The most firemen helping to hold the net at any one time was five, and on account of telephone wires, it was hard to judge where to stand. We were also afraid more than one would try to come down at the same time. A woman struck her neck on the rim of the net and died. It put a bow in the iron frame. It was getting hard to see the victims by now in the upper windows, due to the smoke from below, and it was hard for them to see us.
The hardest net catches were those from the fifth and sixth floors. The impact was terrific it they failed to strike near the center. One man we caught from the sixth floor told us that the net looked as big as a silver dollar, but felt like a feather bed. I believe this was a slight exaggeration , as he received a broken leg and fractured pelvis. Most of those who jumped from above the fourth floor suffered some injuries but all seemed glad to be down regardless of bumps. They landed in al positions. Some stiff legged, on backs of necks, on hands and knees, and about every way possible.
The net rescues took about ten minutes and only one net was employed. That's all we had with us. Twenty-seven were caught, 26 lived and the woman who struck the rim died. Twenty-one persons were rescued by ladders of various lengths. This took about 40 minutes although anyone not rescued from the old section in 15 minutes died, because the roof fell in about that soon after we arrived. One man rescued by ladder died from burns. It was 15 minutes before we made any effort to extinguishment. We had to use all manpower for rescue work. Chief Kirch and Senior captain Thomas Hickson directed extinguishment operations after they arrived, using deck pipes and other major stream equipment. Nine pieces of apparatus and 57 firemen worked at the fire.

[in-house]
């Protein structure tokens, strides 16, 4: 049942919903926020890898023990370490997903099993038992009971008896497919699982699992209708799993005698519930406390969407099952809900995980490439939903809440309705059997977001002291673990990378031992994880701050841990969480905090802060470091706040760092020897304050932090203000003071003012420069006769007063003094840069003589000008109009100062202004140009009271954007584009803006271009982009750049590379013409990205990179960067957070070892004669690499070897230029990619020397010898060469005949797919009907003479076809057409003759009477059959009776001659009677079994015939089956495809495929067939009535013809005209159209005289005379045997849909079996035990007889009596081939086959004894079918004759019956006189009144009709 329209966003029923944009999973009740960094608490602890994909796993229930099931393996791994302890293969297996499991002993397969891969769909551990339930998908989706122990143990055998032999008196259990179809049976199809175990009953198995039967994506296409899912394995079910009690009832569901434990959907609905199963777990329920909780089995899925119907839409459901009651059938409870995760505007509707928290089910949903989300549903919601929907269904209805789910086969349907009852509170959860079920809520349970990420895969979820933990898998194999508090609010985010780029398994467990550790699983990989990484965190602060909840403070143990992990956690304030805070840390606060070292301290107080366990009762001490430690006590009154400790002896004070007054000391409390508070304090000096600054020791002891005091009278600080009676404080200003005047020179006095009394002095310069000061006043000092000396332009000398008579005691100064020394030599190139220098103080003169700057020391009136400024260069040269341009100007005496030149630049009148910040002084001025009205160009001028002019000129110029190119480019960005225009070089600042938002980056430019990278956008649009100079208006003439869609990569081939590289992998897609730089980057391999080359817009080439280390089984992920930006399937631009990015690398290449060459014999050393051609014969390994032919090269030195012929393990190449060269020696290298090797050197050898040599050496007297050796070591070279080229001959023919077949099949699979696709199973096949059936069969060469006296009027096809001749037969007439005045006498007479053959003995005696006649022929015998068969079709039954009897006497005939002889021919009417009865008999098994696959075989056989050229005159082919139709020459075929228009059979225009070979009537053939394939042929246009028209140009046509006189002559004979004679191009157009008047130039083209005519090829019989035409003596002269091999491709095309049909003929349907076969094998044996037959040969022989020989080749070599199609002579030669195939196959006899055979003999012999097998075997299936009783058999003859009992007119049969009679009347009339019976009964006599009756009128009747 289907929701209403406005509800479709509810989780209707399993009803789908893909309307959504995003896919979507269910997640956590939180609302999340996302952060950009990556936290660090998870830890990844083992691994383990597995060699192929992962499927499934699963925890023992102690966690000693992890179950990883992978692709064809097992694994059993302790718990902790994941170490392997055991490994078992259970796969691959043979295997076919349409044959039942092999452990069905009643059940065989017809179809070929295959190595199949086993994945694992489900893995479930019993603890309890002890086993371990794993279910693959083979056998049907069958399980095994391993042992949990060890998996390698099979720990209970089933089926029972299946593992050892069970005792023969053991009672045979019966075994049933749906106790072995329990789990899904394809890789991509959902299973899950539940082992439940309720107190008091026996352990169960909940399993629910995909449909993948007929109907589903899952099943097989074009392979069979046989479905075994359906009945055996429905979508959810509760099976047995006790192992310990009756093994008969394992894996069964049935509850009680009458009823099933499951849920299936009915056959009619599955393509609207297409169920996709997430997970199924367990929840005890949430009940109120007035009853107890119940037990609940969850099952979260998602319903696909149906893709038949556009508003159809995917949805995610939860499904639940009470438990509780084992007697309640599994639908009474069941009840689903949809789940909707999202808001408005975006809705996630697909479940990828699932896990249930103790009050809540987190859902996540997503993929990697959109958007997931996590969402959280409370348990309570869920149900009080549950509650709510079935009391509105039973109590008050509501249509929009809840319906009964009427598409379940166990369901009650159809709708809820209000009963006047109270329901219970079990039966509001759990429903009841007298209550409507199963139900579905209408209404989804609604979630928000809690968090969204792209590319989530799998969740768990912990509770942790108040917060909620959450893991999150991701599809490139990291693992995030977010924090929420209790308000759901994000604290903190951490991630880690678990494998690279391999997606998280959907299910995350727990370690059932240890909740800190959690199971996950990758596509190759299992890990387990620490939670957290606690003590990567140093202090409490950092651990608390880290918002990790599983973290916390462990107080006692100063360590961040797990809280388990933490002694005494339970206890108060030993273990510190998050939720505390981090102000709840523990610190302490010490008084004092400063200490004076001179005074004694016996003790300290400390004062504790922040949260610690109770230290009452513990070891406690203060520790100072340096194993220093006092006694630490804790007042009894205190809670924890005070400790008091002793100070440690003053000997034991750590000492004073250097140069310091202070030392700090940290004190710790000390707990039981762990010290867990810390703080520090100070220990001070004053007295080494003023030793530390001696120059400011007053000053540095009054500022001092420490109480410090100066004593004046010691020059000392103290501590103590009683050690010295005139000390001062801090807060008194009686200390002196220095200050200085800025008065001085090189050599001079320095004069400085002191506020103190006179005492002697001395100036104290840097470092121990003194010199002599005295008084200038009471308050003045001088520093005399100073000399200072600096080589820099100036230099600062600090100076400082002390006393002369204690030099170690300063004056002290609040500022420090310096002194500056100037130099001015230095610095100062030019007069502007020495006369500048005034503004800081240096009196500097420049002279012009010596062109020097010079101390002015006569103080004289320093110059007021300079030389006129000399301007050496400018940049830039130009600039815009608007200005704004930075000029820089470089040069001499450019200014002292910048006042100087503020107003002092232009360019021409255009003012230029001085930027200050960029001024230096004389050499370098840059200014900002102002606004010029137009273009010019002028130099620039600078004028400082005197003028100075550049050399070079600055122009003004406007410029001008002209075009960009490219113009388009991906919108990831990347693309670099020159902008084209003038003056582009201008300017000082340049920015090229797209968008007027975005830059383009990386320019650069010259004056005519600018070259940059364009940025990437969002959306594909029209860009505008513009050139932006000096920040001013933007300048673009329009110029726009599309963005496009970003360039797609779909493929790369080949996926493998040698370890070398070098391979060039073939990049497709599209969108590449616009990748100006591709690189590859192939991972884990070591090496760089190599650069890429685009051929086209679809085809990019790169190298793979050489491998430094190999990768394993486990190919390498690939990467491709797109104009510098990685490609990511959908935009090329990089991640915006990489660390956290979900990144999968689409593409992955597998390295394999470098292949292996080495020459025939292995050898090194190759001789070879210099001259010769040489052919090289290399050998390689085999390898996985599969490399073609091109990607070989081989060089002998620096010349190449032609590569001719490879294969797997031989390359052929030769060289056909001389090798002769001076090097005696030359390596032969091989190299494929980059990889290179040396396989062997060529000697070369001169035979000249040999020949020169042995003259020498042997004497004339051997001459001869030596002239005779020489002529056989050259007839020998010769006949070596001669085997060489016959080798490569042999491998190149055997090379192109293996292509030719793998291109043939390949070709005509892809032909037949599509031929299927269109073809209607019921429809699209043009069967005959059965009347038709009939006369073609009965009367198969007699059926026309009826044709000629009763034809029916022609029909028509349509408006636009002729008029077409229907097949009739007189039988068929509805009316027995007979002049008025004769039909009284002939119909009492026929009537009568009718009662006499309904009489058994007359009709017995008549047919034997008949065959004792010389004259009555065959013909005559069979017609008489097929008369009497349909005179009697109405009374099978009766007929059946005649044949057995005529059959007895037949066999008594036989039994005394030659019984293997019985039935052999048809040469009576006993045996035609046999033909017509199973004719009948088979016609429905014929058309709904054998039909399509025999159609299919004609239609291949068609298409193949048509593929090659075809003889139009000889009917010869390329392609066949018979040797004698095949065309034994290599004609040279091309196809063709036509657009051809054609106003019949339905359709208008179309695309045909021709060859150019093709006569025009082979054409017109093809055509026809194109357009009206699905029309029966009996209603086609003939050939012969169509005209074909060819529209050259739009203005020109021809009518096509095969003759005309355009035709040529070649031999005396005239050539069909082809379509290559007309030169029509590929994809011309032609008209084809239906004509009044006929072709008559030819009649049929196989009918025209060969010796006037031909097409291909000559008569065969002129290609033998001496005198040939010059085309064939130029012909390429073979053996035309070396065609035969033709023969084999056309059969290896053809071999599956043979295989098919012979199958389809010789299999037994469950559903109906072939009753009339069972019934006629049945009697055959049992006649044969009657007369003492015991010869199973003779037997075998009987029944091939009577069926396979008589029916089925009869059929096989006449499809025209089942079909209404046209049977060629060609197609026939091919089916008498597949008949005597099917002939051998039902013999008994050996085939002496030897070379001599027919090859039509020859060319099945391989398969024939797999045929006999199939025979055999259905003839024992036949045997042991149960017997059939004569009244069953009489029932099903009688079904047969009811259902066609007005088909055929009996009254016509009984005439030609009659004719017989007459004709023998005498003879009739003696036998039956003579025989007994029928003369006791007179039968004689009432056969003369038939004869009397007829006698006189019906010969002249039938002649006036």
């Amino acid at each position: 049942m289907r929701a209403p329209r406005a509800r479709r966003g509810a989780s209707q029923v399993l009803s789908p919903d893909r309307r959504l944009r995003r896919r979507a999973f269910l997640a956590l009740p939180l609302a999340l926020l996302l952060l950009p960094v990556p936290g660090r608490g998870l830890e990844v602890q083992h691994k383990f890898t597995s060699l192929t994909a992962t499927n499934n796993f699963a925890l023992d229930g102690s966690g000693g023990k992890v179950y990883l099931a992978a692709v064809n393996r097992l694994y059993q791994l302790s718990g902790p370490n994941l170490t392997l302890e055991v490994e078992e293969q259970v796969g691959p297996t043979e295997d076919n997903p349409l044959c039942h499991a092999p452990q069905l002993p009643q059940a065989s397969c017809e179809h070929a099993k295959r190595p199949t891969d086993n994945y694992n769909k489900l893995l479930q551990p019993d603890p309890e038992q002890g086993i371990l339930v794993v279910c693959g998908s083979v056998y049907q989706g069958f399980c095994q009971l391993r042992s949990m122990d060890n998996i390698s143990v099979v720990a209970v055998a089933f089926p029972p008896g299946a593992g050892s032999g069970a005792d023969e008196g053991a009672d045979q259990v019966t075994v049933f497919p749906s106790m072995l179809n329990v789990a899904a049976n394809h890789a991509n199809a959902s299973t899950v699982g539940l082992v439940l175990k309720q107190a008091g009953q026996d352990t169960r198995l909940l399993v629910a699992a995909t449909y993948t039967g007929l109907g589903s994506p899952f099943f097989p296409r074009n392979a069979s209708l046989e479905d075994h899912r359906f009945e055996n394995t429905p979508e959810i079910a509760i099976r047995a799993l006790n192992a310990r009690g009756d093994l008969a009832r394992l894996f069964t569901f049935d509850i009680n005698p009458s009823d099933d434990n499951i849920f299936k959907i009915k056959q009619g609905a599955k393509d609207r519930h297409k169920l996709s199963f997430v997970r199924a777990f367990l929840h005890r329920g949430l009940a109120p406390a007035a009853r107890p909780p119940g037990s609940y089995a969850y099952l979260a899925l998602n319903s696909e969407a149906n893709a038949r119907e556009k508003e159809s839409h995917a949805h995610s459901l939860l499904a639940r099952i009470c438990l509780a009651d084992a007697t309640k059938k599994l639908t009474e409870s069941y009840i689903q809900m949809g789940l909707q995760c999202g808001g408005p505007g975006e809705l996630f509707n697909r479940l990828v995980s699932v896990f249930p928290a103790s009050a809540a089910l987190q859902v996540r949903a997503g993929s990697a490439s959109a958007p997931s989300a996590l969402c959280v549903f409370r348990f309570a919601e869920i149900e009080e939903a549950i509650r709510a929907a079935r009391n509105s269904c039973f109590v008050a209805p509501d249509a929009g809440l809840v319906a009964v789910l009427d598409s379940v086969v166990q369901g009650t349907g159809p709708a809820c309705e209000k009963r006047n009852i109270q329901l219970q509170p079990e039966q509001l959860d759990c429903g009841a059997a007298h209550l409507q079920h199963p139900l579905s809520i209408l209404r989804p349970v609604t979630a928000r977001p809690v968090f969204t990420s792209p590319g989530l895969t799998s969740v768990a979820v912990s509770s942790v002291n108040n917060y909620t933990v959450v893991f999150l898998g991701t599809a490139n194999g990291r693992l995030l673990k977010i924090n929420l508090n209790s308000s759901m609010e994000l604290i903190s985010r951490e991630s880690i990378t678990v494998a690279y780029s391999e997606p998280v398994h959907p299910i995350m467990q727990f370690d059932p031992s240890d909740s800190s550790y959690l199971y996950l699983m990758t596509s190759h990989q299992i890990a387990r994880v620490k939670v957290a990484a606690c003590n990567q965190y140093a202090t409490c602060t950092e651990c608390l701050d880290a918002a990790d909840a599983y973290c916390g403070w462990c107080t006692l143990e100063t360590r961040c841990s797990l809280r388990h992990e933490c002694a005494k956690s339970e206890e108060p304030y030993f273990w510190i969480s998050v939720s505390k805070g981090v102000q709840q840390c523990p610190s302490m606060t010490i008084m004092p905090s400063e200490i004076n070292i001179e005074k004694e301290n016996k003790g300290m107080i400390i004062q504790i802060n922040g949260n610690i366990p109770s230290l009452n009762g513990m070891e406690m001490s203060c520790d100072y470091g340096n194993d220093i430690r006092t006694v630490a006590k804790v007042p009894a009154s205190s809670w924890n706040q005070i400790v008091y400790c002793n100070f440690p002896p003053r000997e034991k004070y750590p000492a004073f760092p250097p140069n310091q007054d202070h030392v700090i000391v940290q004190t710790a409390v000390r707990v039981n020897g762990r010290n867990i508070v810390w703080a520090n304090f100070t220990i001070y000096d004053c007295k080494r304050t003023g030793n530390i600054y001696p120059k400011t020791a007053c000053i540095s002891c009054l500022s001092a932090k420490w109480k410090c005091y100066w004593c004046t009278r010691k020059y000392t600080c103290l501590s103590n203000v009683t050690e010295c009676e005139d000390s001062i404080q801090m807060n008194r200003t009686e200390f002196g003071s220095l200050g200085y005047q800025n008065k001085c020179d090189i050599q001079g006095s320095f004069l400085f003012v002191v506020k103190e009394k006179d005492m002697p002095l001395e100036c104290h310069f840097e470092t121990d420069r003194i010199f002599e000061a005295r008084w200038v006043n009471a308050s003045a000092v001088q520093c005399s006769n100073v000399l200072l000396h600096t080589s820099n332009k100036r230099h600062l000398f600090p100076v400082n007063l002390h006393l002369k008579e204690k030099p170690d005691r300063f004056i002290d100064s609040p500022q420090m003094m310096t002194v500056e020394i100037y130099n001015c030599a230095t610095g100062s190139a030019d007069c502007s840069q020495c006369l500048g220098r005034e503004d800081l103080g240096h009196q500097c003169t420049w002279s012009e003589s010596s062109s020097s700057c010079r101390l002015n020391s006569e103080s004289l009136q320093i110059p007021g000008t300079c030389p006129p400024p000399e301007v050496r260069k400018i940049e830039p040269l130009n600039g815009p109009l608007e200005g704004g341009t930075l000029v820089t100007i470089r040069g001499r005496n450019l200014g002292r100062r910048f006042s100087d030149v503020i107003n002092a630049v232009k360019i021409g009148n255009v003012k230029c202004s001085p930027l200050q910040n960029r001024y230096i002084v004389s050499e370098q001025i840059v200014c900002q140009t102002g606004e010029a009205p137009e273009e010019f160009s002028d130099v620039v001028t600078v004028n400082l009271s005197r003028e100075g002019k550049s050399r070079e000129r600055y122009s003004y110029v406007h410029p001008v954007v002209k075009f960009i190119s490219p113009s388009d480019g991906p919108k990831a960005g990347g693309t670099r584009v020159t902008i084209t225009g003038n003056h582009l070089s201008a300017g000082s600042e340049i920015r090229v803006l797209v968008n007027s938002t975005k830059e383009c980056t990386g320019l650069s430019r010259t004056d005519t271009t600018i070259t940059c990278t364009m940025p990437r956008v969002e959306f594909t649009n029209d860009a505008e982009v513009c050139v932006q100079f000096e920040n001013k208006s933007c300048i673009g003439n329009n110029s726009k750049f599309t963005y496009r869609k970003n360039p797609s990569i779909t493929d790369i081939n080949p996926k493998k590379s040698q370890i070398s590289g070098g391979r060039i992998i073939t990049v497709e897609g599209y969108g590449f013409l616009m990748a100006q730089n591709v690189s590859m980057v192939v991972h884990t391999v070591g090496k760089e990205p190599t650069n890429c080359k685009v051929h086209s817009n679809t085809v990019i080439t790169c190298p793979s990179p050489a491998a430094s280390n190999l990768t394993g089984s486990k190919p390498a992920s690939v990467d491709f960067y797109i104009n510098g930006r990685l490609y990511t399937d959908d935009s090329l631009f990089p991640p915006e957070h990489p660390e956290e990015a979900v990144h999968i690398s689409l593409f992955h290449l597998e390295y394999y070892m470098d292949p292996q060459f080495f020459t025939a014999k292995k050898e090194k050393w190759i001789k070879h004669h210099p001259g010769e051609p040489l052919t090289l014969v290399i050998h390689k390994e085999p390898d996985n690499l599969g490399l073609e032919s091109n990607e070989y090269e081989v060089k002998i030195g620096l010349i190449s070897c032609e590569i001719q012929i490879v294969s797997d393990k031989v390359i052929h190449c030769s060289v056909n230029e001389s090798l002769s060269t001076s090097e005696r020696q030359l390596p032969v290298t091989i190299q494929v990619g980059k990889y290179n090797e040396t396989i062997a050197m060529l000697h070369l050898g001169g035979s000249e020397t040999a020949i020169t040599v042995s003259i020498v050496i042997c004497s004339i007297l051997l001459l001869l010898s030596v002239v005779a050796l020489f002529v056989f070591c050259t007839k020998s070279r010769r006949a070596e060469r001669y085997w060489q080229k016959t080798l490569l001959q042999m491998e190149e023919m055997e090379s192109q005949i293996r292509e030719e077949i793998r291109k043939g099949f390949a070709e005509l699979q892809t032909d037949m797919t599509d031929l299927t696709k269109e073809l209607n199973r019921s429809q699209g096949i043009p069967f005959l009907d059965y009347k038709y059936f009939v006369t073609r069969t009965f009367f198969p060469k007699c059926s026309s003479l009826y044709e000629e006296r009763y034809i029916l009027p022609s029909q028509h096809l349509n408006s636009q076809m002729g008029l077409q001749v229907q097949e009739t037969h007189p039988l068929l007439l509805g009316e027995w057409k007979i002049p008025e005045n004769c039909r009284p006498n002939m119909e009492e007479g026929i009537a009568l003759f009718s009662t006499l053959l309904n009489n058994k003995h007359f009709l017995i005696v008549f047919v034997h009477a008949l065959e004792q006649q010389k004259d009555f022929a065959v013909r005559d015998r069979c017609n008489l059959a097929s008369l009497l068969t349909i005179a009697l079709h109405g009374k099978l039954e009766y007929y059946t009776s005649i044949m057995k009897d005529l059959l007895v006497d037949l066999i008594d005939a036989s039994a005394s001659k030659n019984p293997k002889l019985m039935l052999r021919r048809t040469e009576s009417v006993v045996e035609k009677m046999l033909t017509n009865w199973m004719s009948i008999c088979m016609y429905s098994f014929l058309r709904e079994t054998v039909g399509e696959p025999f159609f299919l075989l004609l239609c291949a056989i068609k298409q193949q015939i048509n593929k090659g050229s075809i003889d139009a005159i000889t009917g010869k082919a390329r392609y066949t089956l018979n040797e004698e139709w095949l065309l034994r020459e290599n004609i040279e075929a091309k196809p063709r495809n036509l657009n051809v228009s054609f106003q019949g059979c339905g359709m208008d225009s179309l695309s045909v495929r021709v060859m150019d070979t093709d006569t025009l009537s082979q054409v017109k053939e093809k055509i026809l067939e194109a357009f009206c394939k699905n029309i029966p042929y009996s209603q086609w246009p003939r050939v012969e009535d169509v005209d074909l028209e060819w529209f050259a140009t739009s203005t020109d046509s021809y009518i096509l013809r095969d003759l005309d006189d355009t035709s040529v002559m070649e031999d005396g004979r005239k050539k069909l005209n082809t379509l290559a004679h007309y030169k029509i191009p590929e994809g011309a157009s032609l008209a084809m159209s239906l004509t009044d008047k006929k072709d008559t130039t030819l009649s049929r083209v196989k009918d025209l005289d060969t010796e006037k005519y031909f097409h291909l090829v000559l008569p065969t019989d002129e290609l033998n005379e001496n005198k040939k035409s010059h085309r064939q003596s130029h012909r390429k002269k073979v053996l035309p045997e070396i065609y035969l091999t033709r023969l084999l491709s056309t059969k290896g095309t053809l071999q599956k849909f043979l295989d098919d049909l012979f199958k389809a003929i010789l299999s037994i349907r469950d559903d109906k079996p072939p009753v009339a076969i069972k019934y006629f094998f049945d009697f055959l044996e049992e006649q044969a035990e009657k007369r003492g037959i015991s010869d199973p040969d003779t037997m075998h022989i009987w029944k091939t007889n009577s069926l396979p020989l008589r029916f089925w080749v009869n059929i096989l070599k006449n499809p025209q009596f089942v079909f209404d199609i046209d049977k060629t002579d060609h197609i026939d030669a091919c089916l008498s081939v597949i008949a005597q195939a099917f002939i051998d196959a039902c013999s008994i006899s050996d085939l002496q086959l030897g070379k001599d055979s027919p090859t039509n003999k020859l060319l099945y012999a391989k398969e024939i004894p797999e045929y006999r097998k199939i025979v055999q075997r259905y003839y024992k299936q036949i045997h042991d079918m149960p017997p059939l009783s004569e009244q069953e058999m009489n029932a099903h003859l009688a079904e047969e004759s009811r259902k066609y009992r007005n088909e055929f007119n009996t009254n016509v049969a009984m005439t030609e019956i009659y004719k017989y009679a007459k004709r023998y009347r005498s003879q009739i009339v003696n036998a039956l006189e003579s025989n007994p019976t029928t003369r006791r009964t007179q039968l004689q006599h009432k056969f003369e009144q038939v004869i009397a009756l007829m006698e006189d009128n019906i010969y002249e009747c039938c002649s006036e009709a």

As department drillmaster, I can appreciate the grumbling of the men because they have to keep doing evolutions over and over, but repetition pays dividends because the men will do that evolution automatically when they have to on the fire scene.
As I see "Bob" has the stop watch on me. I will just say one more word: "Let's not forget," it can happen in your town.
Dubuque, Iowa (United Press) - STANLEY E. SCHIBSKY, Minneapolis, wrote the management of the Canfield hotel two weeks ago for a reservation and asked for a second-floor room because he feared being trapped in a fire. He wrote that he had been in hotel fires before, and that he believed a room on the second floor was safer. Accordingly, he was given a second-floor room, and was occupying it when the Canfield hotel fire broke out. He died in the flames.
[Waterloo Daily Courier, Waterloo, Iowa; June 10, 1946]
Dubuque, Iowa (United Press) - Firemen bolstered the charred walls of the Canfield hotel Monday, to resume their search for additional victims of the Sunday morning fire which killed 16 persons.
The search was delayed when four floors in the center of the hotel collapsed. The flames, starting in a closet near the cocktail lounge on the ground floor, shot upward to the floors above.
Panic-stricken guests trapped by the smoke and flames leaned out the windows and screamed as firemen set up ladders and rigged nets. Of those who leaped, however, two were killed when they missed the nets. Many escaped by ripping and knotting bedsheets into makeshift ladders.
When the first of nine fire engines that fought the blaze arrived at the hotel, firemen found guests waving pillow cases and screaming to attract their attention.